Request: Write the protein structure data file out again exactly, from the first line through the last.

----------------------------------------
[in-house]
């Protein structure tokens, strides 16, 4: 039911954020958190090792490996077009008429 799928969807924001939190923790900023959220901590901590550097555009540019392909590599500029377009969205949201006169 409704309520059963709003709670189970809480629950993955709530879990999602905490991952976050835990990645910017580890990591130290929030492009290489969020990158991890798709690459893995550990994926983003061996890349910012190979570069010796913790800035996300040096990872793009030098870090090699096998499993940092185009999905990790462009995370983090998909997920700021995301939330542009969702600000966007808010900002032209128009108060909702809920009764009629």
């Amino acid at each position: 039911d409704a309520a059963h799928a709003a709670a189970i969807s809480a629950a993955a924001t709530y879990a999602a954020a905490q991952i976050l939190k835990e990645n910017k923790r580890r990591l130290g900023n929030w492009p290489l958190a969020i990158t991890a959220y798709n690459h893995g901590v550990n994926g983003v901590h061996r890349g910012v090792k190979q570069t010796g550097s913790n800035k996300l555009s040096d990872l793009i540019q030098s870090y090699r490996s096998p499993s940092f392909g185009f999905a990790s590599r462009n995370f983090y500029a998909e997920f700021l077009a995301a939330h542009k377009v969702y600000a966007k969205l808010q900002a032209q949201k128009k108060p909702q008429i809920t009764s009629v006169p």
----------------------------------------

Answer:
[in-house]
């Protein structure tokens, strides 16, 4: 039911954020958190090792490996077009008429 799928969807924001939190923790900023959220901590901590550097555009540019392909590599500029377009969205949201006169 409704309520059963709003709670189970809480629950993955709530879990999602905490991952976050835990990645910017580890990591130290929030492009290489969020990158991890798709690459893995550990994926983003061996890349910012190979570069010796913790800035996300040096990872793009030098870090090699096998499993940092185009999905990790462009995370983090998909997920700021995301939330542009969702600000966007808010900002032209128009108060909702809920009764009629």
């Amino acid at each position: 039911d409704a309520a059963h799928a709003a709670a189970i969807s809480a629950a993955a924001t709530y879990a999602a954020a905490q991952i976050l939190k835990e990645n910017k923790r580890r990591l130290g900023n929030w492009p290489l958190a969020i990158t991890a959220y798709n690459h893995g901590v550990n994926g983003v901590h061996r890349g910012v090792k190979q570069t010796g550097s913790n800035k996300l555009s040096d990872l793009i540019q030098s870090y090699r490996s096998p499993s940092f392909g185009f999905a990790s590599r462009n995370f983090y500029a998909e997920f700021l077009a995301a939330h542009k377009v969702y600000a966007k969205l808010q900002a032209q949201k128009k108060p909702q008429i809920t009764s009629v006169p």